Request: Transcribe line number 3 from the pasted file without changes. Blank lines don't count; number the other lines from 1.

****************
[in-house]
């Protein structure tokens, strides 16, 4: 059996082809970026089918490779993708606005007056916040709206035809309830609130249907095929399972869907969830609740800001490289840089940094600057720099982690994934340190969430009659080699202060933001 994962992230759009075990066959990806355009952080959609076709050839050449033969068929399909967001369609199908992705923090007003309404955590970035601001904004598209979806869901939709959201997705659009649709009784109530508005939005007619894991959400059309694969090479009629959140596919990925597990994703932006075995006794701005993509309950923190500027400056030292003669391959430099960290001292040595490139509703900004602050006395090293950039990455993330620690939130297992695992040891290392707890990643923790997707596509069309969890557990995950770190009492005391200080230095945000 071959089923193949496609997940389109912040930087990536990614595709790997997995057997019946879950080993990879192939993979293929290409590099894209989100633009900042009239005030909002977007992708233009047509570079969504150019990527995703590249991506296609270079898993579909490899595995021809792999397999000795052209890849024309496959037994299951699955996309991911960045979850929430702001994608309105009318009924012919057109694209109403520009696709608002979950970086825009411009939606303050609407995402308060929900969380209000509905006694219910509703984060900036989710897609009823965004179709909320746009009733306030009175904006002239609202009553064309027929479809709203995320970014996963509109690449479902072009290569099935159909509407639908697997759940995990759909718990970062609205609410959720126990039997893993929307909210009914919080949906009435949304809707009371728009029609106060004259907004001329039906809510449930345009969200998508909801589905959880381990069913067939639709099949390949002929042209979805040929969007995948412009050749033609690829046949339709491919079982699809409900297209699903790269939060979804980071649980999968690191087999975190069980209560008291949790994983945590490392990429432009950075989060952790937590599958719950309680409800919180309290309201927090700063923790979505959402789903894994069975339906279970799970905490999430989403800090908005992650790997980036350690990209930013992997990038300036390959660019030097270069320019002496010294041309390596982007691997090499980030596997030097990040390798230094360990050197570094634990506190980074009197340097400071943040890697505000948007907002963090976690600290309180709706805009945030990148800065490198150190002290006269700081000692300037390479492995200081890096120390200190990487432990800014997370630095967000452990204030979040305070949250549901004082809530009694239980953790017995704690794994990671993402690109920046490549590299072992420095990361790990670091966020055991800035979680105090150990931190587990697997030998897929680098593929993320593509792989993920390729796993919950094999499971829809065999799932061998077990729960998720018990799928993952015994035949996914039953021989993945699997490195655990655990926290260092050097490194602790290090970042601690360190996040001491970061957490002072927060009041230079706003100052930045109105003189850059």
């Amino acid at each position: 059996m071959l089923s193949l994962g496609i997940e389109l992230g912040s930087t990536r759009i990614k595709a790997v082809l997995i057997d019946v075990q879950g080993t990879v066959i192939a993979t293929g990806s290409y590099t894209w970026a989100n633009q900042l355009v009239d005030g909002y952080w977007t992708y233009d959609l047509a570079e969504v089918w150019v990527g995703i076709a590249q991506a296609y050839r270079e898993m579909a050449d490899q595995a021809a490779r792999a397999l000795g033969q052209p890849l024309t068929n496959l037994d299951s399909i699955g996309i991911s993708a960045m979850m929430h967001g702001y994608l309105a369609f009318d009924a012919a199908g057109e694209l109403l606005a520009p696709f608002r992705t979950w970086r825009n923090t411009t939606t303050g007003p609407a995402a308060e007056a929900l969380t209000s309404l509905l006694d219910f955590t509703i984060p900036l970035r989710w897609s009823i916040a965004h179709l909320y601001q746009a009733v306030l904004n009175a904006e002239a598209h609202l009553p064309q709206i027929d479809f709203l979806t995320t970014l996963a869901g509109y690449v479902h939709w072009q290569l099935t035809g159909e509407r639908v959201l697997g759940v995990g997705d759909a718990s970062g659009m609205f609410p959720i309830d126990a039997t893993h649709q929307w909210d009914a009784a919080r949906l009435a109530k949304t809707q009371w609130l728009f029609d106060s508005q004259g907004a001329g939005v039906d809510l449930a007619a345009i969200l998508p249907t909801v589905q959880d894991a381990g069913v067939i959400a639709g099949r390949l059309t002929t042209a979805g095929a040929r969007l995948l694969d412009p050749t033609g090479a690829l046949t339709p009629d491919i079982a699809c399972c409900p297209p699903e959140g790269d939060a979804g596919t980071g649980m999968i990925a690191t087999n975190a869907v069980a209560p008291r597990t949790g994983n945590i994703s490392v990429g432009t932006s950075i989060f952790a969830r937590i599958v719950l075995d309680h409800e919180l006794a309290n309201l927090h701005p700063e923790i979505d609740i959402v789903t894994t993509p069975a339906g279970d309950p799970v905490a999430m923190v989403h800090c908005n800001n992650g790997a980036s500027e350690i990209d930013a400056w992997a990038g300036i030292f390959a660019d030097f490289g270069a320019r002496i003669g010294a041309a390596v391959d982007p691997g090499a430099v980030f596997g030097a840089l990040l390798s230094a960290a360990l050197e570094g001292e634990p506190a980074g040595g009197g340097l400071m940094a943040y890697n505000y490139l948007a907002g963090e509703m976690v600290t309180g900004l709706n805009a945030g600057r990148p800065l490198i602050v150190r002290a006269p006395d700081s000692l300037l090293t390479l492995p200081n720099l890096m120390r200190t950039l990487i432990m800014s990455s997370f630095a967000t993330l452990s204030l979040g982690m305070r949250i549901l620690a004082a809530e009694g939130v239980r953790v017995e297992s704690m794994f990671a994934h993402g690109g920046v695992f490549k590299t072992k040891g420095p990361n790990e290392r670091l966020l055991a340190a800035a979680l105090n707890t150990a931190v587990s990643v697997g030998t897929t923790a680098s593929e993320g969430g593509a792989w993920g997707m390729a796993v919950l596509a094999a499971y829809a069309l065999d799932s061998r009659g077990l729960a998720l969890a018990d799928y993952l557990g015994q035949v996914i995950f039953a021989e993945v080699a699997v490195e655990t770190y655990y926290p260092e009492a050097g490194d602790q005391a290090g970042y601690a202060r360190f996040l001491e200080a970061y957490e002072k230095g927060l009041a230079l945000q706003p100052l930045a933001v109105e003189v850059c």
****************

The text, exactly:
């Amino acid at each position: 059996m071959l089923s193949l994962g496609i997940e389109l992230g912040s930087t990536r759009i990614k595709a790997v082809l997995i057997d019946v075990q879950g080993t990879v066959i192939a993979t293929g990806s290409y590099t894209w970026a989100n633009q900042l355009v009239d005030g909002y952080w977007t992708y233009d959609l047509a570079e969504v089918w150019v990527g995703i076709a590249q991506a296609y050839r270079e898993m579909a050449d490899q595995a021809a490779r792999a397999l000795g033969q052209p890849l024309t068929n496959l037994d299951s399909i699955g996309i991911s993708a960045m979850m929430h967001g702001y994608l309105a369609f009318d009924a012919a199908g057109e694209l109403l606005a520009p696709f608002r992705t979950w970086r825009n923090t411009t939606t303050g007003p609407a995402a308060e007056a929900l969380t209000s309404l509905l006694d219910f955590t509703i984060p900036l970035r989710w897609s009823i916040a965004h179709l909320y601001q746009a009733v306030l904004n009175a904006e002239a598209h609202l009553p064309q709206i027929d479809f709203l979806t995320t970014l996963a869901g509109y690449v479902h939709w072009q290569l099935t035809g159909e509407r639908v959201l697997g759940v995990g997705d759909a718990s970062g659009m609205f609410p959720i309830d126990a039997t893993h649709q929307w909210d009914a009784a919080r949906l009435a109530k949304t809707q009371w609130l728009f029609d106060s508005q004259g907004a001329g939005v039906d809510l449930a007619a345009i969200l998508p249907t909801v589905q959880d894991a381990g069913v067939i959400a639709g099949r390949l059309t002929t042209a979805g095929a040929r969007l995948l694969d412009p050749t033609g090479a690829l046949t339709p009629d491919i079982a699809c399972c409900p297209p699903e959140g790269d939060a979804g596919t980071g649980m999968i990925a690191t087999n975190a869907v069980a209560p008291r597990t949790g994983n945590i994703s490392v990429g432009t932006s950075i989060f952790a969830r937590i599958v719950l075995d309680h409800e919180l006794a309290n309201l927090h701005p700063e923790i979505d609740i959402v789903t894994t993509p069975a339906g279970d309950p799970v905490a999430m923190v989403h800090c908005n800001n992650g790997a980036s500027e350690i990209d930013a400056w992997a990038g300036i030292f390959a660019d030097f490289g270069a320019r002496i003669g010294a041309a390596v391959d982007p691997g090499a430099v980030f596997g030097a840089l990040l390798s230094a960290a360990l050197e570094g001292e634990p506190a980074g040595g009197g340097l400071m940094a943040y890697n505000y490139l948007a907002g963090e509703m976690v600290t309180g900004l709706n805009a945030g600057r990148p800065l490198i602050v150190r002290a006269p006395d700081s000692l300037l090293t390479l492995p200081n720099l890096m120390r200190t950039l990487i432990m800014s990455s997370f630095a967000t993330l452990s204030l979040g982690m305070r949250i549901l620690a004082a809530e009694g939130v239980r953790v017995e297992s704690m794994f990671a994934h993402g690109g920046v695992f490549k590299t072992k040891g420095p990361n790990e290392r670091l966020l055991a340190a800035a979680l105090n707890t150990a931190v587990s990643v697997g030998t897929t923790a680098s593929e993320g969430g593509a792989w993920g997707m390729a796993v919950l596509a094999a499971y829809a069309l065999d799932s061998r009659g077990l729960a998720l969890a018990d799928y993952l557990g015994q035949v996914i995950f039953a021989e993945v080699a699997v490195e655990t770190y655990y926290p260092e009492a050097g490194d602790q005391a290090g970042y601690a202060r360190f996040l001491e200080a970061y957490e002072k230095g927060l009041a230079l945000q706003p100052l930045a933001v109105e003189v850059c």